Economy


UAE lifts ban on Philippine fowl




Posted on June 27, 2013


THE UNITED Arab Emirates (UAE) environment bureau lifted a ban on fowl importation from the Philippines last week, helping jumpstart the latter country’s bid to supply chickens and chicken products to the Gulf state.

THE UNITED ARAB EMIRATES has lifted the ban on fowl importation from the Philippines. -- BW File Photo
The UAE Ministry of Environment and Water declared on June 18 that it allowed the "importation of all kind of live birds, meats, products, hatching eggs, chicks of one-day [age] from the Republic of Philippines" in Administrative Resolution No. 104 of 2013.

The Gulf state had banned such trade from Asian countries in 2011 amid the avian flu pandemic.

The new resolution is a response to Philippine agriculture officials’ application to lift the said ban, as well as the UAE ministry’s "interest in achieving its strategic goals… in achieving food security" for its country.

Department of Agriculture (DA) Assistant Secretary for Livestock Dave P. Catbagan said in a telephone interview that when the agency tried to offer export to the UAE, there was surprise that the Philippines was listed among the UAE’s banned countries for import sourcing.

"I don’t even know when and why they imposed such ban on us when, in fact, we are free from avian influenza, and we even export to Asian countries like Japan," Mr. Catbagan said.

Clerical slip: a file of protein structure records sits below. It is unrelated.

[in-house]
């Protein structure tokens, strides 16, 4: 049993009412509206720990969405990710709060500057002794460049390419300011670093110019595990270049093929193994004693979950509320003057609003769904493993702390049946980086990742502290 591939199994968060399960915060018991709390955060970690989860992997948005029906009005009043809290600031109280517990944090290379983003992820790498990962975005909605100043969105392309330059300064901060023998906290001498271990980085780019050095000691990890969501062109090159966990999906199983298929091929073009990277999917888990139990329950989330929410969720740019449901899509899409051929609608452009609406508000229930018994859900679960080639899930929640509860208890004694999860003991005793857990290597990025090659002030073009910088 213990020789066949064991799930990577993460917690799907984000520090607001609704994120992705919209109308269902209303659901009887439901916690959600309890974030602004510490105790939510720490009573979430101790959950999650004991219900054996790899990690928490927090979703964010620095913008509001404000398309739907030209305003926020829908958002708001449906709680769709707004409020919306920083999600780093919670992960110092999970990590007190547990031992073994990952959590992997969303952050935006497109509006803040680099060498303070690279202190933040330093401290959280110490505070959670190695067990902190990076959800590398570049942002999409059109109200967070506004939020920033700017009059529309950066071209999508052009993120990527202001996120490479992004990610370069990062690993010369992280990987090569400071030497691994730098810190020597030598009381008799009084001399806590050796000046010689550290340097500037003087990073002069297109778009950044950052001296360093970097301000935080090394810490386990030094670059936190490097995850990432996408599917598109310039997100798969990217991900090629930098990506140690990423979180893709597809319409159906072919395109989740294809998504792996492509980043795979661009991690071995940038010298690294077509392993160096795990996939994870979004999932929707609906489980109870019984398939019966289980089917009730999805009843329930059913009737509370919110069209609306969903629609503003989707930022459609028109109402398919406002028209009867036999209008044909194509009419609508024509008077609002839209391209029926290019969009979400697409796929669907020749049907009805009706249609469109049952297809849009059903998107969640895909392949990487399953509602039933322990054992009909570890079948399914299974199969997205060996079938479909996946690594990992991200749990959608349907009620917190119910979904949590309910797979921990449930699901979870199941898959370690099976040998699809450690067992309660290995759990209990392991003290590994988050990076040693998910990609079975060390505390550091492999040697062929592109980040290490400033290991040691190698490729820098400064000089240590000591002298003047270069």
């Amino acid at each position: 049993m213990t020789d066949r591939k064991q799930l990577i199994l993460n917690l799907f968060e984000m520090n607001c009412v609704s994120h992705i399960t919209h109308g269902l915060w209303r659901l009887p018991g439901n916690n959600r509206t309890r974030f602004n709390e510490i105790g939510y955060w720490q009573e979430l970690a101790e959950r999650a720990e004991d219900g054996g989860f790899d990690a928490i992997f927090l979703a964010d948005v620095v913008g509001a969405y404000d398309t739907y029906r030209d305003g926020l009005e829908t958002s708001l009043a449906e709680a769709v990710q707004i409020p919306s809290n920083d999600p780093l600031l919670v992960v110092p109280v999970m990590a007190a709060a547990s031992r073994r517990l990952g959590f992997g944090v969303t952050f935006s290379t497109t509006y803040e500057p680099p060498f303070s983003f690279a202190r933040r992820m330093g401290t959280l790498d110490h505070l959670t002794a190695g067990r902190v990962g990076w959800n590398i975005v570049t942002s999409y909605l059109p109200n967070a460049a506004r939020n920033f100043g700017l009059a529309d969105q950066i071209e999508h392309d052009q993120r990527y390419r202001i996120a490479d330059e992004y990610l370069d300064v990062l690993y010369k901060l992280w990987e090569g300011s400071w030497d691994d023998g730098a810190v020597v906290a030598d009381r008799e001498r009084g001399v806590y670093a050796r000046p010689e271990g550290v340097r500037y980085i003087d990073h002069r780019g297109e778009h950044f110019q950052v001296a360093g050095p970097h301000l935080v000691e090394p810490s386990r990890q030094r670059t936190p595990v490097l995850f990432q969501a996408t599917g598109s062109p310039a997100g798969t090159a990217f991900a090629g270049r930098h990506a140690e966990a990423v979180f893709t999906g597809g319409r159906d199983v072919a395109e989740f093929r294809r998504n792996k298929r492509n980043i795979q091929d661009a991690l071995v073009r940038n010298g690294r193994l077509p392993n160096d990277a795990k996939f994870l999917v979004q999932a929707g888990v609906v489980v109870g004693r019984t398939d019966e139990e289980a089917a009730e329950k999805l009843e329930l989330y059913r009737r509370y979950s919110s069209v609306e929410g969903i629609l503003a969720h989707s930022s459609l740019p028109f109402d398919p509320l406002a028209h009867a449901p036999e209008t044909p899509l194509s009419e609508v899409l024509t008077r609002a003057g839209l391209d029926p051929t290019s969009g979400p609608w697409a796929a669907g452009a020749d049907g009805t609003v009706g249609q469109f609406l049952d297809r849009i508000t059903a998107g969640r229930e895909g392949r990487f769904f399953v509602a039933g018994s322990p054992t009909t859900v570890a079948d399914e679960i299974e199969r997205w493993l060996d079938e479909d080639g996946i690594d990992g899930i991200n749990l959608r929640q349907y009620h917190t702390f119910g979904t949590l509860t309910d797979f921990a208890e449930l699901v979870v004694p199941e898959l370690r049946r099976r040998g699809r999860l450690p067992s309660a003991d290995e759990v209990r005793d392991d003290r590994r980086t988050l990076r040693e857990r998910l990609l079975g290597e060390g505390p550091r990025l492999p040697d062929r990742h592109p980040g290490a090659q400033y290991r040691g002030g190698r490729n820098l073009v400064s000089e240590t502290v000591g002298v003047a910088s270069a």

Chicken export to the UAE, however, is in the works as representative technicians from the Gulf state will arrive here on Sunday to check on Philippine facilities and country-specific accreditation for Halal capacity, DA Secretary Proceso J. Alcala said in an interview.

Halal foods are those prepared and allowed for consumption under Islamic dietary guidelines.

"There is also a big demand for eggs. It will also be a part of the Halal capacity accreditation so it can also be up for export," Mr. Alcala said in Tagalog.

The possible volume for export depends on the market.

"Tinitingnan namin ang quality ng mga chicken doon, e; di naman tayo dehado kasi ’yung mga chicken doon, galing Brazil at US, e ang tagal ng frozen noon, so advantageous ang ating supply (We are looking at the quality of chicken there. We are not at a disadvantage because the chickens there are from Brazil and the US and are frozen for a long time, so our supply is advantageous)," Mr. Alcala noted. -- K. T. de Villa